1999-07-10 Holmesville; Hamilton Terrace

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1999-07-10 Holmesville; Hamilton Terrace - HOLMESVILLE WAS A POST-CIVIL POST-CIVIL...
HOLMESVILLE WAS A POST-CIVIL POST-CIVIL POST-CIVIL WAR 'SUBURB' THE '" "7 f PRESENCE OF THE PAST fi V At L m ERIC J. BROCK One of Shreveport's oldest neighborhoods neighborhoods is an area called Holmesville, now considered part of the Highland area. Holmesville, in fact, is the northernmost northernmost portion of Highland and is really older than the somewhat newer Highland area proper. Holmesville is roughly the area of Highland bounded by Jordan Street on the south, Louisiana Avenue on the west, Marshall Street on the east and I-20 I-20 I-20 on the north. Originally, the area was a neighborhood developed on the southern edge of downtown, beginning just after the Civil War. It was a desirable desirable area because overall the neighborhood neighborhood is on high ground and the whole area is rolling, hilly, and rich in natural springs. Indeed, the western boundary of Holmesville, Louisiana Avenue, was once known as Hamilton Terrace (a name reflected in that of the school still located there) and was for a time one of the best addresses in Shreveport. Few of the spacious homes that once lined Louisiana Avenue between Euclid Street and Stoner Avenue still stand; of the few that do, all are in abysmal condition. condition. But many prominent Shreveporters lived on Louisiana Avenue during the early years of the 20th century, including including William E. Hamilton, for which Hamilton Terrace was named; W. S. Penick, founder of the Brer Rabbit Syrup Company and Penick & Ford, Cotton Factors; pioneer oilman W. P. Stiles; planter Abe Meyer; banker Felix Weiller, whose large Tudor revival home was a landmark just north of Doctors Hospital until its demolition in the early 1990s; and many others. Intersecting with Louisiana Avenue is Hulcee Street, which once ran straight through from Line Avenue to Creswell but now starts and stops on and off between the two streets. At the southwest southwest corner of Louisiana Avenue and Hulcee stands 1166 Louisiana, one of the last remaining houses of Hamilton Terrace, formerly the home of hide and fur dealer Herman Loeb, who built it around 1910. ? Nearby is the Hamilton Terrace School, built in 1925. Its sjte, fronting on Louisiana Avenue, was once divided into residential lots with two streets, LaBelle Terrace and Highland Terrace, crossing it for part of its depth. Northern part of Highland once housed prominent Shreveport citizens. The rear of the school's site backed up to the city's large salt-water salt-water salt-water swimming pool, the Victory Natatorium, built in 1919. Its opening was marred by a drowning when young Tony Yazbeck, whose family lived nearby, died on opening day. Nevertheless, the public pool remained a popular part of Shreveport life for manv years until it closed in the 1970s. In 1992 the old bathhouses bathhouses were demolished and the pool was filled in; the site is still vacant. Hamilton Terrace School's site and even its architectural design were originally intended to house a hospital that was never built. Across Louisiana Avenue the North Louisiana Hospital was built in the 1920s, however, having moved from Crockett Street downtown. Today its site is occupied by its successor, successor, Doctor's Hospital. Other Holmesville Streets include Buckelew, named for hardware dealer Newton W. Buckelew, who had a hand in developing the area in the 1890s. Foster Street is named for another co-developer co-developer co-developer and area property owner, J. Claiborne Foster. Wall Street takes its name from the Confederate defensive wall that ran along its present path during during the Civil War. Springhill Street is so named because of the natural springs that ran (and still sometimes run, much to the annoyance of residents) from the hills above the street's southern edge. Also in Holmesville were streets such as Vine, Everett and Euclid (on which one of the city's early apartment complexes, complexes, the still-standing still-standing still-standing New Lincoln Apartment House, was built in 1931). Euclid was also home to many Orthodox Jews early in the century, including for a time the rabbi's residence residence of Agudath Achim synagogue, located at 602 Euclid. Nearby Louisiana Avenue, close to Euclid, was a heavily Jewish neighborhood also, though many families living there were members members of the Reform congregation, B'nai Zion. Davis Street connected Holmesville with the Crosstown neighborhood, but both Davis Street except for a small portion that is now nearly impassable and the Crosstown area have vanished, the victims of the construction of 1-20 1-20 1-20 in the early 1960s. Settlement in Holmesville began in the late 1860s. Until the 1950s a few houses and even a log cabin from that era survived. In the 1870s the streetcar system connected the area with downtown downtown and growth began. By the 1890s the present day streets of the area were all laid out and by 1905 all were paved, Not until after World War II did the area begin its decline. Today the Highland area neighborhood neighborhood organizations are working to salvage salvage Holmesville and revitalize jt but the neighborhood's best years aw long in its past. Most of its important build; ings exist today only in photographs and the memories of a very few. X " Lric j. Brock is a Shmvport hisloritm. 2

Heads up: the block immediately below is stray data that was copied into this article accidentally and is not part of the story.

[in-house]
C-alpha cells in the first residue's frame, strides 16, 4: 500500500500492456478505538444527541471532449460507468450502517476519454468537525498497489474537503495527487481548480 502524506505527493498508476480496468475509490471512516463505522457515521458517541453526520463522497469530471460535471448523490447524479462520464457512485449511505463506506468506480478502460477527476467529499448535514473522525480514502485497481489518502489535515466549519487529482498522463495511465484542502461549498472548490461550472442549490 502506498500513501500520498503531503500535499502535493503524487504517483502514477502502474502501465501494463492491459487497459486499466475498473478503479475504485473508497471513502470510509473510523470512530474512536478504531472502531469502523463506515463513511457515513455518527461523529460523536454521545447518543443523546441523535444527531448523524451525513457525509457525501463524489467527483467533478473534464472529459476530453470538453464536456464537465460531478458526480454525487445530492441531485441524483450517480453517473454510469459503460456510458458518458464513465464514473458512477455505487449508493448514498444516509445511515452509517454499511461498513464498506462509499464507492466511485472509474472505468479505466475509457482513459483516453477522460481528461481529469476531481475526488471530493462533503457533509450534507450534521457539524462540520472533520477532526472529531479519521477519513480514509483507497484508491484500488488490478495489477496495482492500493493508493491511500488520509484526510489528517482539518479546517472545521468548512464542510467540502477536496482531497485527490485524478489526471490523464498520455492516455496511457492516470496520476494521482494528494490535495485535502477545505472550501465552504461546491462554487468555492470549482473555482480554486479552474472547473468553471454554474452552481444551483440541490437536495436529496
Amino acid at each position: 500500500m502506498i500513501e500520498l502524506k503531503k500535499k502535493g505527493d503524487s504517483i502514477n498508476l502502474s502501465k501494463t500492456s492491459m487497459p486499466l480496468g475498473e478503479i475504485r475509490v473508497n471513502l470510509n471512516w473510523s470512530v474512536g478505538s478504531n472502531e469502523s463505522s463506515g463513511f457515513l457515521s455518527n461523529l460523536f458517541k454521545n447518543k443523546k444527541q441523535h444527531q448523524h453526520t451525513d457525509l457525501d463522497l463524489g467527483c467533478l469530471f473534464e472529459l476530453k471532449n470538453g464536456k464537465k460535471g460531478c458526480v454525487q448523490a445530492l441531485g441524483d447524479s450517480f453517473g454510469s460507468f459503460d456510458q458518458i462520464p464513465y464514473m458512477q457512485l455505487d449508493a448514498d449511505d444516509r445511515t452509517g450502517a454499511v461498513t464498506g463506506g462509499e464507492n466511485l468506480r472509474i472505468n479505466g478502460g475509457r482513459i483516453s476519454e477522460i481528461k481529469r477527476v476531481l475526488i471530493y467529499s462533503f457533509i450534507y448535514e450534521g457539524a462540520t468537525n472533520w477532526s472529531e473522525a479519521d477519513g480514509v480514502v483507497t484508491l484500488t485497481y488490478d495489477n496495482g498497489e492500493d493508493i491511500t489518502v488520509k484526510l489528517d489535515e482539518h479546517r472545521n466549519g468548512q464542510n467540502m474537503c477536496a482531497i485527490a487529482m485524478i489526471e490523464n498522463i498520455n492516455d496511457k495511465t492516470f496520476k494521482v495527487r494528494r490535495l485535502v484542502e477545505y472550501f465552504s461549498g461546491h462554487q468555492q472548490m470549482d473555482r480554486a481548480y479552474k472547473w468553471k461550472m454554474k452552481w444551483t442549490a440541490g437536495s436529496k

Clipped from The Times10 Jul 1999, SatOther EditionsPage 9

The Times (Shreveport, Louisiana)10 Jul 1999, SatOther EditionsPage 9
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  • 1999-07-10 Holmesville; Hamilton Terrace

    pggrant – 03 Dec 2016

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